Session Outline

Parallel session PS30, Monday, April 19 2010, 16:00-17:30, Room 13
Chair(s): Nick Drager, Senior Fellow, Global Health Programme, Graduate Institute for International and Development Studies, Switzerland
Discussant: John Hancock, Counsellor, Economic Research Division, World Trade Organization, Switzerland
Summary: There is a growing realization that public health may be affected by trade and the rules set out in international trade agreements. Trade can affect health both positively and negatively. In particular, the increasing liberalization of trade in health services creates new opportunities while posing new challenges for the efficient, equitable and sustainable provision of health services. Many countries have undertaken extensive analysis of these issues, and have gained experience in implementing policies to steer developments in the desired direction. Meanwhile, other countries still struggle to find an entry point for dealing with these often complex and unfamiliar issues that require both knowledge and analytical capacities to understand them. In 2006, the World Health Assembly adopted a resolution on international trade and health, which calls on Member States to ensure that health and trade are balanced. It also highlights the need for capacity building to increase understanding of the health implications of trade and trade agreements. To support national governments in their effort to develop coherent policies on trade and health, WHO, in collaboration with WTO, and country partners are developing a toolkit to assess implications of trade and trade agreements for health. This tool is expected to be available by the end of 2010. Drawing on the experiences of two countries, this session brings together experts actively involved in the development of the toolkit. It presents the new instrument and how it will eventually inform policies and strategies in trade and health, helping countries to identify their capacity building needs in this area.
Shifting Territory: Trade Agreements and the Making of Health Policy in Barbados
Jamila Headley, Department of Public Health, University of Oxford, United Kingdom
Cart before the Horse: A Sri Lankan Experience of Negotiating Trade in Health Services
Manuj Weerasinghe, Senior Lecturer, Department of Community Medicine, Faculty of Medicine, University of Colombo, Sri Lanka
Introduction to the WHO Trade and Health Assessment Tool Kit
Chantal Blouin, Associate Director, Centre for Trade Policy and Law, Carleton University/University of Ottawa, Canada

Session Document

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Session Report

Photo by John Brownlee, ICVolunteers.org

Dr Nick Drager, chair of the Foreign Policy, Trade and Health session led an impromptu seminar on Global Health Diplomacy and Development, as none of the other speakers or presenters could attend the session. The focus of his presentation was on health diplomacy and the health care system. He discussed the changing policy environment, the development of new instruments, national foreign policy and health, and national global health strategies.

Dr. Drager's discussion on the changing policy environment covered the huge economic impact of infectious disease outbreaks; he cited the high economic cost of SARS versus the relatively small medical cost. In the past, the World Health Organization (WHO) had to rely on countries reporting any outbreak of a communicable disease before it could act; now, WHO has the Strategic Health Operations Centre (SHOC). Every morning, the SHOC meets to trawl through rumours, seeking the truth behind statements received from a number of sources from around the world. SHOC's task includes the verification of disease outbreaks.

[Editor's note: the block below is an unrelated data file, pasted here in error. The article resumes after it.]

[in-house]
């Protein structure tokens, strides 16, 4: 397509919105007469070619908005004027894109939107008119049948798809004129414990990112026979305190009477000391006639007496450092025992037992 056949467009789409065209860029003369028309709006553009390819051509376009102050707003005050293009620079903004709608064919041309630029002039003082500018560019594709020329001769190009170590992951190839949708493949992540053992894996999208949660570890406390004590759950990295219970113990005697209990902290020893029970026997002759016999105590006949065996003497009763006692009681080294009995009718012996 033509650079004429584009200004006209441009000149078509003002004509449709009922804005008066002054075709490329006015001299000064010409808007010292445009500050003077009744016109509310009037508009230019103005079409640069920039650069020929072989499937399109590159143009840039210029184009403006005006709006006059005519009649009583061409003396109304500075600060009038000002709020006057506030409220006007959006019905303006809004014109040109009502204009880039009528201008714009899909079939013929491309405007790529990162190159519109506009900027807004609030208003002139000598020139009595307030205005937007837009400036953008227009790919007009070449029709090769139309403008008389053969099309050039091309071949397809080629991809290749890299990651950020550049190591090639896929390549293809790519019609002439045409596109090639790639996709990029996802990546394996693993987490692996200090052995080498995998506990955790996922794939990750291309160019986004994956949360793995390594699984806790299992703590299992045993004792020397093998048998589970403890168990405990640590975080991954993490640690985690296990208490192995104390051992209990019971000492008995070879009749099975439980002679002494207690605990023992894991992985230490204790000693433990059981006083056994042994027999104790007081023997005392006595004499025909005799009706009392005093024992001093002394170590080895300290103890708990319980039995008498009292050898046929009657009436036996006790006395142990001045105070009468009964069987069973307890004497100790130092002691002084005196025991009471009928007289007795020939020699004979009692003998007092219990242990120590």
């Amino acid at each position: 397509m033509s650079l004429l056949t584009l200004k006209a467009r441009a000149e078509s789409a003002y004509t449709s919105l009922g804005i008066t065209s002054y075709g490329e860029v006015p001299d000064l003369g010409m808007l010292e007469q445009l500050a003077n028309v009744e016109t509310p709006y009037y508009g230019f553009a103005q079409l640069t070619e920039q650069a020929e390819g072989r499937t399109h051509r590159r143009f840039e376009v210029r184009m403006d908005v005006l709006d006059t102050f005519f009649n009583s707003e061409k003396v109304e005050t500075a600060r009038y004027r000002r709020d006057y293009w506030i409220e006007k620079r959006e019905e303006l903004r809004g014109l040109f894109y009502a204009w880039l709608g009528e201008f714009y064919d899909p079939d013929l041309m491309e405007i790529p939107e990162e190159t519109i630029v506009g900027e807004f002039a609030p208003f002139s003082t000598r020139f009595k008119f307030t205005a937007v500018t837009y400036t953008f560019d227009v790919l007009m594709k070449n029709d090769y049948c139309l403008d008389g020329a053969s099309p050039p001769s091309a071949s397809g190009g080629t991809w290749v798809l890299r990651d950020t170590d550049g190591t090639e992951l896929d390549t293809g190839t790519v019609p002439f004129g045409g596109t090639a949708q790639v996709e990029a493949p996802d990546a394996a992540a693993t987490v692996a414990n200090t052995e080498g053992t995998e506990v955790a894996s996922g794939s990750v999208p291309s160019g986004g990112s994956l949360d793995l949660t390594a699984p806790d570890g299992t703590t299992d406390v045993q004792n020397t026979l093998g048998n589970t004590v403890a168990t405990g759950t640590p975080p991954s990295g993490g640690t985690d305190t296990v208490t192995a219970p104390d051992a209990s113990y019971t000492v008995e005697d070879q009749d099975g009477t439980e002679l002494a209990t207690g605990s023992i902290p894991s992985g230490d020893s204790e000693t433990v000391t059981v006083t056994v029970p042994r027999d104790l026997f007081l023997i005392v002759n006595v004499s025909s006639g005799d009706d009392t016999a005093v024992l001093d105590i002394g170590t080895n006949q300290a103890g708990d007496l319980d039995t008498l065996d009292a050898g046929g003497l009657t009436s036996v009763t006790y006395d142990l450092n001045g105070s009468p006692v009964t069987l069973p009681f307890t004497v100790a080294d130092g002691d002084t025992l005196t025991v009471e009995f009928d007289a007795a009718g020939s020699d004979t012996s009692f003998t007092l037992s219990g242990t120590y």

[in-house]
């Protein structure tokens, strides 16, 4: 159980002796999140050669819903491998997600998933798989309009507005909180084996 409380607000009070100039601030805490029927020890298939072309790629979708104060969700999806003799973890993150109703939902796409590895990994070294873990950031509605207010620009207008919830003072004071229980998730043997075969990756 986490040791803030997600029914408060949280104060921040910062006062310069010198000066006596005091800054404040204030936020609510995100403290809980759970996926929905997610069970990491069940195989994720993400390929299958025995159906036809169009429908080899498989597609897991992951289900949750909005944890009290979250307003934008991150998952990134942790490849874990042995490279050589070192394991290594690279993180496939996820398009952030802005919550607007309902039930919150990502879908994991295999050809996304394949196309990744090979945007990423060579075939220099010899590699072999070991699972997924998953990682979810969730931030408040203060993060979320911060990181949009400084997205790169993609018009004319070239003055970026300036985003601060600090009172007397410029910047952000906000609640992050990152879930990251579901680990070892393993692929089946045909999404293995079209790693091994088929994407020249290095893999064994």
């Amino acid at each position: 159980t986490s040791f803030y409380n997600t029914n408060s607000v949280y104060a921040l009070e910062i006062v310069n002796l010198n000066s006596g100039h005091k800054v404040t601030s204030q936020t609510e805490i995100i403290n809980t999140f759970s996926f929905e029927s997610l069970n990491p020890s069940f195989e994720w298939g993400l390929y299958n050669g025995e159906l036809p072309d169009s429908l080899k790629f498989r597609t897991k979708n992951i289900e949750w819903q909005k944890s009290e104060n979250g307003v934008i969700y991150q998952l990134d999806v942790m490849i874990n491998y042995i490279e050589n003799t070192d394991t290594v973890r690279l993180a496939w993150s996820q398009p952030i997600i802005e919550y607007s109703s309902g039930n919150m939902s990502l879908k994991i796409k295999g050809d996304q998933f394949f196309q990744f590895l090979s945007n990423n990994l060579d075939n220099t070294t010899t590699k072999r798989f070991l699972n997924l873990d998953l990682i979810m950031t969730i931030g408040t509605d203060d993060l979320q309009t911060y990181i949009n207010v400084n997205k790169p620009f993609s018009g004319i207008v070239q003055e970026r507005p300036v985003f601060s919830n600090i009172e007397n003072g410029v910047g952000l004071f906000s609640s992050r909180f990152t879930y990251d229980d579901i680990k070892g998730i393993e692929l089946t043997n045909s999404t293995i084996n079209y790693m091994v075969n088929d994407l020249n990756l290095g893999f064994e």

A London-based school has been tasked with identifying key emerging issues in health care systems, as well as the top five non-health sector priorities that will affect health. Its work identified the key emerging issues as 1) the sharing of viruses and biological specimens for the development of vaccines; 2) diagnostics and medications; 3) anti-biotic resistance; 4) intellectual property, innovation, access to medicines; and 5) trade in health services. Dr. Drager stated that "developing countries are tired of giving up their specimens and having medicines created that they cannot afford". The school also identified the non-health sector issues as water, food, energy, climate change and population growth, factors that the speaker emphasised as key policy challenges for governments.

Dr. Drager then jumped into a discussion on the collaboration between the WHO and World Trade Organization (WTO). When delegations make official visits abroad, they are accompanied by delegates from the WHO and WTO. Initially this promotes greater access to key officials, but in fact complies with the rising crossover between health and trade. To illustrate his point, Dr. Drager presented a case study on Vietnam and its accession to the WTO. He pointed out that Vietnam had had to resolve specific health issues, such as infectious disease control, by complying with WTO trade accords.

The discussion continued about the risks and opportunities associated with trade in health services. The speaker sees trade as a key determinant of health, and the WTO Trade Related Aspects of Intellectual Property Rights Agreement (TRIPS) could exceed the importance of, for example, universal access to drugs. He noted that significant risks are associated with trade in health services, but they could be outweighed if the key questions were satisfied: lower costs, increased quality of care and increased access to care.